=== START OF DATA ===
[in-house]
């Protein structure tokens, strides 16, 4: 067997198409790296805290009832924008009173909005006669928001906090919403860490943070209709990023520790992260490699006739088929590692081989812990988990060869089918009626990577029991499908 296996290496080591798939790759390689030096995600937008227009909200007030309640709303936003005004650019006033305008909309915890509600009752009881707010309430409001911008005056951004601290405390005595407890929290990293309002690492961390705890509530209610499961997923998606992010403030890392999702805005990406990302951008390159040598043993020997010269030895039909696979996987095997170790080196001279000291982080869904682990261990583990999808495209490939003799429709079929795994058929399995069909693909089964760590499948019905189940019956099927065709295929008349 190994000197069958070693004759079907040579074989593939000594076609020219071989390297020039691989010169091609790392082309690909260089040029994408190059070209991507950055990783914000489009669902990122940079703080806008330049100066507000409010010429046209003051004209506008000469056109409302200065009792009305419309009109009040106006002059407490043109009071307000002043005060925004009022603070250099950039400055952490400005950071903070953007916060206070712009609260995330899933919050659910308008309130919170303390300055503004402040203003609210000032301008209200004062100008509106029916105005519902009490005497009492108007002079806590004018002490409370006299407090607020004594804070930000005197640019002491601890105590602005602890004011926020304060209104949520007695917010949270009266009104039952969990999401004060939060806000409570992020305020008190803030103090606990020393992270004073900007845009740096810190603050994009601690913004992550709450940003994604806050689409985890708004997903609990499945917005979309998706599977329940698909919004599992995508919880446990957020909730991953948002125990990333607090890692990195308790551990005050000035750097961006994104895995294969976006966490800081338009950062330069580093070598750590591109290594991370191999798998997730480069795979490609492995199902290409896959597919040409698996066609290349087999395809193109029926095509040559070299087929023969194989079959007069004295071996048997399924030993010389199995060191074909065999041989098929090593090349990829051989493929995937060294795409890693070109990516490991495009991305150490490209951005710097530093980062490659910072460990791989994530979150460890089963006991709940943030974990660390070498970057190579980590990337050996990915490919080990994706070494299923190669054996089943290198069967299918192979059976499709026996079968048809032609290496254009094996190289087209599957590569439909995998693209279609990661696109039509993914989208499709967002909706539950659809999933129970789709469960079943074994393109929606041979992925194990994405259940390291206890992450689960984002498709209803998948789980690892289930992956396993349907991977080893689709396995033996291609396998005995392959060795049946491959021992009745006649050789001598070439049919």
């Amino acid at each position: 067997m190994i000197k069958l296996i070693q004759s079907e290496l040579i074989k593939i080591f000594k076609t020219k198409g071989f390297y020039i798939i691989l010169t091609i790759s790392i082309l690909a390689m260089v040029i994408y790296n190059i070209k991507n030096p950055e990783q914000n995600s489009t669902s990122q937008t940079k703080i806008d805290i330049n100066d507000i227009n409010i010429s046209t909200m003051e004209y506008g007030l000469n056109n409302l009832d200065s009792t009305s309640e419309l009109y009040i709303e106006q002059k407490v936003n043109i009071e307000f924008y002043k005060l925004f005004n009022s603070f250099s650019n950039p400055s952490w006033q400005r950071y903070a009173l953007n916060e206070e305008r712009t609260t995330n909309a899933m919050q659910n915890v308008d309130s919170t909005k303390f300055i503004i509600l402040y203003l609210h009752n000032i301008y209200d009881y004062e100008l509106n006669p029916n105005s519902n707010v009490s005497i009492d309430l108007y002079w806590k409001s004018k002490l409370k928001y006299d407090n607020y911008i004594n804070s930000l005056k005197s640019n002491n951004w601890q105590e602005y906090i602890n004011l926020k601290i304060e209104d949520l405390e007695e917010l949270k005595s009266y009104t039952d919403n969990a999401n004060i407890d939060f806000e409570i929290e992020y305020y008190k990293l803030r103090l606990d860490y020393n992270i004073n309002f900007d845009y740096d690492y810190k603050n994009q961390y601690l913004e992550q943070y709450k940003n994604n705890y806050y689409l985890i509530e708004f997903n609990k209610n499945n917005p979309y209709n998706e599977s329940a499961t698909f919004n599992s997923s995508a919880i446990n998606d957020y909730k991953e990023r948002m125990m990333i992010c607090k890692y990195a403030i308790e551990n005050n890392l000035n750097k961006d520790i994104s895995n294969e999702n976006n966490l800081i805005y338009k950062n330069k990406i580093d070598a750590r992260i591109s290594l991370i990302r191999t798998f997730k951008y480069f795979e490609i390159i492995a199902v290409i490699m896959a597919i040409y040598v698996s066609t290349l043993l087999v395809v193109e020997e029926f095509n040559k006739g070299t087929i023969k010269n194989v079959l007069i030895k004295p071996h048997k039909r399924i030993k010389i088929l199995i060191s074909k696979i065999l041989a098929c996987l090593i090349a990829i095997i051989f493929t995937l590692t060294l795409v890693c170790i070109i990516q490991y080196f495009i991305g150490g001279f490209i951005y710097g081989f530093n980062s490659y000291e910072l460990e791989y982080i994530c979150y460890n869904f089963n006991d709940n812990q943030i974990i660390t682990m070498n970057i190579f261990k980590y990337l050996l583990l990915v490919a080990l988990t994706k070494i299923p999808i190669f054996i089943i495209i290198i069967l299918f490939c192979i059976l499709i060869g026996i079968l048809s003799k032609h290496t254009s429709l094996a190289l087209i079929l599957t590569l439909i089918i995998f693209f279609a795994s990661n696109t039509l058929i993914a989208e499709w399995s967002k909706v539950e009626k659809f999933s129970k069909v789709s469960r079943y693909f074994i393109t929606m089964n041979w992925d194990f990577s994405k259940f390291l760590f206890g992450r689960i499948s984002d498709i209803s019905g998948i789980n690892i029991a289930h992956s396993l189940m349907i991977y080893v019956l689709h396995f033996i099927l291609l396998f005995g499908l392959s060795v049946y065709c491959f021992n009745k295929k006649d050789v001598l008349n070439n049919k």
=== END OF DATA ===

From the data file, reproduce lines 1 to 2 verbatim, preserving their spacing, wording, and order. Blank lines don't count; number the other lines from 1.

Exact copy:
[in-house]
């Protein structure tokens, strides 16, 4: 067997198409790296805290009832924008009173909005006669928001906090919403860490943070209709990023520790992260490699006739088929590692081989812990988990060869089918009626990577029991499908 296996290496080591798939790759390689030096995600937008227009909200007030309640709303936003005004650019006033305008909309915890509600009752009881707010309430409001911008005056951004601290405390005595407890929290990293309002690492961390705890509530209610499961997923998606992010403030890392999702805005990406990302951008390159040598043993020997010269030895039909696979996987095997170790080196001279000291982080869904682990261990583990999808495209490939003799429709079929795994058929399995069909693909089964760590499948019905189940019956099927065709295929008349 190994000197069958070693004759079907040579074989593939000594076609020219071989390297020039691989010169091609790392082309690909260089040029994408190059070209991507950055990783914000489009669902990122940079703080806008330049100066507000409010010429046209003051004209506008000469056109409302200065009792009305419309009109009040106006002059407490043109009071307000002043005060925004009022603070250099950039400055952490400005950071903070953007916060206070712009609260995330899933919050659910308008309130919170303390300055503004402040203003609210000032301008209200004062100008509106029916105005519902009490005497009492108007002079806590004018002490409370006299407090607020004594804070930000005197640019002491601890105590602005602890004011926020304060209104949520007695917010949270009266009104039952969990999401004060939060806000409570992020305020008190803030103090606990020393992270004073900007845009740096810190603050994009601690913004992550709450940003994604806050689409985890708004997903609990499945917005979309998706599977329940698909919004599992995508919880446990957020909730991953948002125990990333607090890692990195308790551990005050000035750097961006994104895995294969976006966490800081338009950062330069580093070598750590591109290594991370191999798998997730480069795979490609492995199902290409896959597919040409698996066609290349087999395809193109029926095509040559070299087929023969194989079959007069004295071996048997399924030993010389199995060191074909065999041989098929090593090349990829051989493929995937060294795409890693070109990516490991495009991305150490490209951005710097530093980062490659910072460990791989994530979150460890089963006991709940943030974990660390070498970057190579980590990337050996990915490919080990994706070494299923190669054996089943290198069967299918192979059976499709026996079968048809032609290496254009094996190289087209599957590569439909995998693209279609990661696109039509993914989208499709967002909706539950659809999933129970789709469960079943074994393109929606041979992925194990994405259940390291206890992450689960984002498709209803998948789980690892289930992956396993349907991977080893689709396995033996291609396998005995392959060795049946491959021992009745006649050789001598070439049919």